Chelsea 2013 – The Pavilion

The pavilion is a great showcase for good nurseries all displaying their plants growing to perfection; the winners of the medals are always the nurseries where the owners are passionate about what they do.  A chance for the ‘big names’ to strut their stuff, Hilliers again presented us with so much to look at and it rivalled some of the show gardens for the class of its design and planting.

Vibrant colour and well-grown plants on the Hilliers stand

Vibrant colour and well-grown plants on the Hilliers stand

The cooler weather may have made it difficult for the growers to get plants ready for the show but at least it meant that they remained in tip-top condition during the week.

I noticed a new trend this year; many were selling ‘something’ not just taking orders or selling catalogues.  Seeds were an obvious choice even from nurseries whose main business is actually selling plants; others were selling small packs containing sample plants (I think they were rooted cuttings and so sidestepped the rule about NOT selling plants.  I sympathise with them, the cost of being at Chelsea must be enormous, a large percentage of their trade for a smaller nursery.  Of course they want to be present to establish themselves in the eyes of the visitors but perhaps they need the opportunity of some instant payback.  Selling something there and then is necessary for them.  Perhaps the RHS needs to address this.  I am not suggesting that the Pavilion becomes a giant market place, but with all the technology available today perhaps one could order and pay for plants at the stand and collect the plants from a collection area.  Some of the bulb companies take orders at the show and you give credit card details, payment being taken when the bulbs are dispatched; this could also work for plants by mail order which would surely encourage everyone to buy from committed nurserymen rather than buy later from unhelpful garden centres that are mostly just bringing plants from Holland, and we all know the problems that this causes in the long run.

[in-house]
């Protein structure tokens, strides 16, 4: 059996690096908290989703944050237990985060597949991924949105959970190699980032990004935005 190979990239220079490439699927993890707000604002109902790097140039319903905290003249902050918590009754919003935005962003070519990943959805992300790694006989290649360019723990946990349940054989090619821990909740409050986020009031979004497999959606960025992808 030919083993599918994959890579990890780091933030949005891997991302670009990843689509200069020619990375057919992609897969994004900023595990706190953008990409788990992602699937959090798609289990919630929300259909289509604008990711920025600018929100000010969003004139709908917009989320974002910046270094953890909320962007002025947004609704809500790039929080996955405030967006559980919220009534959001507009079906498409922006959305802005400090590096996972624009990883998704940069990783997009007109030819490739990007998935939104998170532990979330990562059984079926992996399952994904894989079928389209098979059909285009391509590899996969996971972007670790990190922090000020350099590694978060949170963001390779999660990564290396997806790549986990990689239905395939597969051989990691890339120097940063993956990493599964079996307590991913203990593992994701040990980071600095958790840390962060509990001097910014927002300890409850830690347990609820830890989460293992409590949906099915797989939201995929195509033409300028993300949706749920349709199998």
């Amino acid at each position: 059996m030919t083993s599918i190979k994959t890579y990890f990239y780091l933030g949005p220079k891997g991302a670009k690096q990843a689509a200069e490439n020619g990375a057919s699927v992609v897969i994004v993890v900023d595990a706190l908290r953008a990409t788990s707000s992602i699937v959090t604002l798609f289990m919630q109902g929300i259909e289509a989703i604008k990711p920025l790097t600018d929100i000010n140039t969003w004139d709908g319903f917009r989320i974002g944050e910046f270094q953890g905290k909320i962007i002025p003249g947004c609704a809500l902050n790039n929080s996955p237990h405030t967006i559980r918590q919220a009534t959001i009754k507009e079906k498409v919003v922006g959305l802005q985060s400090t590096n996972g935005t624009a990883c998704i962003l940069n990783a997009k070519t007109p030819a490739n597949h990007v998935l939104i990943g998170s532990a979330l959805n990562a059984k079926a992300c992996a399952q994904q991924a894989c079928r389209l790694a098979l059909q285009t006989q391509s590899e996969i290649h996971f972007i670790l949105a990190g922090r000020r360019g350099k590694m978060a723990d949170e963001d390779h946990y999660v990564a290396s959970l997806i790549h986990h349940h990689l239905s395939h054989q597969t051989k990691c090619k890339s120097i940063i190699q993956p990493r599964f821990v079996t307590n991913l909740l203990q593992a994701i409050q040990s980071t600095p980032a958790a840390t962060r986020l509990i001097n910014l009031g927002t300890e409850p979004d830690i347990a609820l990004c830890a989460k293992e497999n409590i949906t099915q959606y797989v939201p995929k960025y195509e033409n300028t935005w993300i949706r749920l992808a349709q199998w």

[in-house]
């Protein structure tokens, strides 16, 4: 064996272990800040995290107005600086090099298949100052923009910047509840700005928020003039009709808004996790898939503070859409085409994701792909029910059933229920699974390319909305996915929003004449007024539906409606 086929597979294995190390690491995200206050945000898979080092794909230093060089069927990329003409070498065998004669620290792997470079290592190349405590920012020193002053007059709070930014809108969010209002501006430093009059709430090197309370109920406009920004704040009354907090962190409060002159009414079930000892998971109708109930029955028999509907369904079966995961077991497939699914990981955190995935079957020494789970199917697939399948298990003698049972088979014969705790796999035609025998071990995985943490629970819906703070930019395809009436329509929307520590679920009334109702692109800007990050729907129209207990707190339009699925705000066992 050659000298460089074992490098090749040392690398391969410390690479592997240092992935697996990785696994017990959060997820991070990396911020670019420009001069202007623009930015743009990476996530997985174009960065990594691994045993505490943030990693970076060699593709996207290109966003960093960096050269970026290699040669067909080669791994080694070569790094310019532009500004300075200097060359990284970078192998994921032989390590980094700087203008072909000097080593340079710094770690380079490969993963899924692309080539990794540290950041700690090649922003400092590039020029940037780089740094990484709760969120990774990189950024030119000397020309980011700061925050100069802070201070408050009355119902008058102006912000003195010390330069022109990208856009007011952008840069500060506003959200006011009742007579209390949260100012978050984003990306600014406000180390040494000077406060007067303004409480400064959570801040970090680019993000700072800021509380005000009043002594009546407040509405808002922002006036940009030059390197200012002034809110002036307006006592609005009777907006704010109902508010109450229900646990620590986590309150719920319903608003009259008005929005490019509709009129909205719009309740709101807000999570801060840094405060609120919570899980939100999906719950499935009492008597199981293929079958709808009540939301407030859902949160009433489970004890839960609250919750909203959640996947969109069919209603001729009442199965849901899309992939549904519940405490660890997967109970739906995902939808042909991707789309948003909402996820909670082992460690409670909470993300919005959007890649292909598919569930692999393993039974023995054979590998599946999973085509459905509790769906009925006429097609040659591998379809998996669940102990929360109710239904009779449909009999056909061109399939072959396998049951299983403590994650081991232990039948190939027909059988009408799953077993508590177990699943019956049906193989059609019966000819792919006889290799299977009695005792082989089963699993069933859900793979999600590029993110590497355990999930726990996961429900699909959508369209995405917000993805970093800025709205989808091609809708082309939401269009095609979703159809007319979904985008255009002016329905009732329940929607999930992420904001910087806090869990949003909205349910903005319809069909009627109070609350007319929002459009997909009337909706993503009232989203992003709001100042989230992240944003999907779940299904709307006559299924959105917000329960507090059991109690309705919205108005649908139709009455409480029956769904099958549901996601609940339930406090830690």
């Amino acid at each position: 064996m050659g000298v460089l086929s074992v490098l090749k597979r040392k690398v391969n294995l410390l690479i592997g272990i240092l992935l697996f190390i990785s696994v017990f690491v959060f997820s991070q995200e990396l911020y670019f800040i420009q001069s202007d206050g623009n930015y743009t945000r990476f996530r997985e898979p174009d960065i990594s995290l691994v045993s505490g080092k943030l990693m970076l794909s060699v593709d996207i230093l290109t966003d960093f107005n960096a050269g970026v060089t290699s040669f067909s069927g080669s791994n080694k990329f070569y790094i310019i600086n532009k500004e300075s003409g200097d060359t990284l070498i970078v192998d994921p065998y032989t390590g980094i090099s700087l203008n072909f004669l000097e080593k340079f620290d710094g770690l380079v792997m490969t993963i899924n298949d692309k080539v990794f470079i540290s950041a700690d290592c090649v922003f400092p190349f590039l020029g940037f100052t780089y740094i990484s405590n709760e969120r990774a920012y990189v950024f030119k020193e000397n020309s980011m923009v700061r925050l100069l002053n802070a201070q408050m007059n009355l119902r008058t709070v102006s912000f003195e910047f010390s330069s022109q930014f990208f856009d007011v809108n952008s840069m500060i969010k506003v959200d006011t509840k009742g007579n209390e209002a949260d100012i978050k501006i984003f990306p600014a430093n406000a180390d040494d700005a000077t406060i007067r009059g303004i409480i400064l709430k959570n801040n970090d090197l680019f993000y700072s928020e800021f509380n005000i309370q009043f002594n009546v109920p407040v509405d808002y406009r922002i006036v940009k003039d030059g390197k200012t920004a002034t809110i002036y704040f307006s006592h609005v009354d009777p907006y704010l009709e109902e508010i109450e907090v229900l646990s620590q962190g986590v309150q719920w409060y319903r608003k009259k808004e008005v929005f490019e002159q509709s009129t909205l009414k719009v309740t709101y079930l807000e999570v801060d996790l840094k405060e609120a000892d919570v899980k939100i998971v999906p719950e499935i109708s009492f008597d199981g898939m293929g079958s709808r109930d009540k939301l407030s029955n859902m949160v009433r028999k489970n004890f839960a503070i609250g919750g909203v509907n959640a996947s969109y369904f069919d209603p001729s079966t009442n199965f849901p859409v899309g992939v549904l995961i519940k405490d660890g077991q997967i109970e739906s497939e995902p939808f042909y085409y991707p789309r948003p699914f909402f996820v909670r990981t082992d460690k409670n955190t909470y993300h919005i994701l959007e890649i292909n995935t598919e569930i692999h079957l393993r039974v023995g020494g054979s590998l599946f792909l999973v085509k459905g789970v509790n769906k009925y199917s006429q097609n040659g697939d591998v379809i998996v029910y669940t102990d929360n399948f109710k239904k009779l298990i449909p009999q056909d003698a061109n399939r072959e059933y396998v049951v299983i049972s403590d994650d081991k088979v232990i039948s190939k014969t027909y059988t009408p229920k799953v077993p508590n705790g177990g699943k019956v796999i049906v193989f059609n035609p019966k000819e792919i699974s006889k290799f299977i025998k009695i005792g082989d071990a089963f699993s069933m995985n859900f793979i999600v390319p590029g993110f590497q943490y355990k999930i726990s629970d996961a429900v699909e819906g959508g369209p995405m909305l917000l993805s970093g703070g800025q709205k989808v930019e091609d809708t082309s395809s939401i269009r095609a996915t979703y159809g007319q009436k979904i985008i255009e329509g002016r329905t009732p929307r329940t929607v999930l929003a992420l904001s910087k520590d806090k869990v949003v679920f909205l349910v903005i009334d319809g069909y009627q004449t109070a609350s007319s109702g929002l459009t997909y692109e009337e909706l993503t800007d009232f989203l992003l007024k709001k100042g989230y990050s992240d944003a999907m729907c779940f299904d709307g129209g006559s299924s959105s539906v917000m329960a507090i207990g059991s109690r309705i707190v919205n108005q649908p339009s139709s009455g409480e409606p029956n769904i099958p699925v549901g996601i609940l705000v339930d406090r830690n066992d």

I always head for the Tulips displays, there is nothing like seeing the colours ‘in life’ to encourage me to begin thinking about my autumn bulb order now.  All the tulips were in excellent condition, and why wouldn’t they be, they are still flowering in many UK gardens.  The following caught my eye, but I am very happy with my selections this year that came from seeing other bloggers tulips actually growing.  So what tulips worked well for you this year?

Tulip Curley Sue

Tulip Curley Sue

T. Pink Diamond, Queen of Night, Ciy of Vancouver

T. Pink Diamond, Queen of Night, City of Vancouver

Tulip Marilyn

Tulip Marilyn

Tulip Avignon

Tulip Avignon

Does anyone know the name of this? my system failed

Does anyone know the name of this? my system failed